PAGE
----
Thus if American Jewish liberals don’t want to go the way of their counterparts overseas – i.e., if they want to be able to continue voting left without feeling that they are thereby sacrificing their Jewish and Zionist identity – they need to mount an urgent campaign to convince their own political camp that any good liberal should also be pro-Israel. That’s far from an impossible case to make, since it has the advantage of being true, as I explained in detail in a COMMENTARY article in March. But conservatives can’t do the job for them; only liberals can persuade their fellow liberals.

And if American Jewish liberals don’t make that case, then in another decade or two, those that still care about Judaism and Israel are liable to find themselves exactly where their British, Canadian, Australian and French counterparts are now: forced to hold their nose and vote conservative, because anything else would be a betrayal of their Jewish identity.

Originally published in Commentary on May 19, 2015

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Iran May Be Wearing Out Its Welcome Even in Syria and Iraq

It’s no secret that Arab countries like Saudi Arabia and the United Arab Emirates loathe Iran. What’s far more surprising is that Iran seems to be wearing out its welcome even in the Arab countries with which it is most closely allied. That, at least, is the message of both a recent study of Syrian textbooks and a recent wave of violent protests in Iraq.

In Syria, Shiite Iran has been the mainstay of the Assad regime (which belongs to the Alawite sect of Shiism) ever since civil war erupted in 2011, pitting the regime against Sunni rebels. It has brought more than 80,000 troops to Syria to fight for the regime, mostly either from Shiite militias it already sponsored in Lebanon and Iraq or from new Shiite militias created especially for this purpose out of Afghan and Pakistani refugees in Iran. It has also given the Assad regime astronomical sums of money to keep it afloat.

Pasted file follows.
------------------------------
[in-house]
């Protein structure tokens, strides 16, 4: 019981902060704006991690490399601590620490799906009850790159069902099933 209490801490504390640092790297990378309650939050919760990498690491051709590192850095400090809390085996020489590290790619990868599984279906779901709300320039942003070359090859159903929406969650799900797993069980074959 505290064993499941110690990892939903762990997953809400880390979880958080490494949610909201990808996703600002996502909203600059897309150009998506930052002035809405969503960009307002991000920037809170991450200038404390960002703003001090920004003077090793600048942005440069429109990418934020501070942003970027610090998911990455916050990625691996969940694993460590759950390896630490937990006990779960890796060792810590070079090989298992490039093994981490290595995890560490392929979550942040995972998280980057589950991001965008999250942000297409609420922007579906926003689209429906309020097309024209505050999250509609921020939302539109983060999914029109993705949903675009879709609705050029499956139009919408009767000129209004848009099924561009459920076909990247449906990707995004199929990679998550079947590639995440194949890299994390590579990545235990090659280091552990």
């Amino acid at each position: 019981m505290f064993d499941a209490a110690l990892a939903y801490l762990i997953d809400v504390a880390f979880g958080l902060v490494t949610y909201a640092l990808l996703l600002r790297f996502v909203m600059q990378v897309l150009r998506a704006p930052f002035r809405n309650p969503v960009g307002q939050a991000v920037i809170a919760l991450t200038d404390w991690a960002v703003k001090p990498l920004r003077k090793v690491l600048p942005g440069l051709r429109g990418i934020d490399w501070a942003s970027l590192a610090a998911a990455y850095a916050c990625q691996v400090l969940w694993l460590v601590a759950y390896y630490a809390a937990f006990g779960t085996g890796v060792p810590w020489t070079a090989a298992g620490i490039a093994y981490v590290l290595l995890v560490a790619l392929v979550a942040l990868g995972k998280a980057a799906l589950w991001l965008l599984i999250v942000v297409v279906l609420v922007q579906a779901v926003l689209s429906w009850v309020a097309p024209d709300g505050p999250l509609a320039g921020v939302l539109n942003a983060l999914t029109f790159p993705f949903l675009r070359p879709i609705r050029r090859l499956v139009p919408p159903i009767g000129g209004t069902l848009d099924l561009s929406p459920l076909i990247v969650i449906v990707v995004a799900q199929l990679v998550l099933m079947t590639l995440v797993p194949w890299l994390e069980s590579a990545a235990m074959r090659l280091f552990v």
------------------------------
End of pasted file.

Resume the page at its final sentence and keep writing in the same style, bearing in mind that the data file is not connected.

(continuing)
Scholars estimate its combined military and economic aid to Syria over the course of the war at anywhere from $30 billion to $105 billion. Without this Iranian help, the regime likely wouldn’t have survived until Russia finally intervened in 2015, providing the crucial air power that enabled Assad to regain most of the territory he had lost.

Given all this, one would expect the regime to be grateful to its Iranian benefactors. Instead, as the textbook study shows, Assad is teaching Syrian schoolchildren a healthy dose of suspicion toward Iran.

The study, by researchers from the IMPACT-se research institute, examined official Syrian textbooks for first through twelfth graders used in areas controlled by Assad in 2017-18. Unsurprisingly, these books present Russia as a close ally. Students are even required to study the Russian language.

The portrayal of Iran, in contrast, is “lukewarm at best,” the report said. In part, this is because the “curriculum as a whole revolves around secular pan-Arabism” and Syria’s position as an integral part of the “Arab homeland,” to which non-Arab Iran emphatically doesn’t belong. And in part, it’s because Iran has historically been the Arab world’s rival. Even though the textbooks praise the Islamic Revolution of 1979 and the Islamic Republic’s subsequent antagonism to Israel and the West, which Syria shares, they have little good to say about the country formerly known as Persia in all the millennia until then.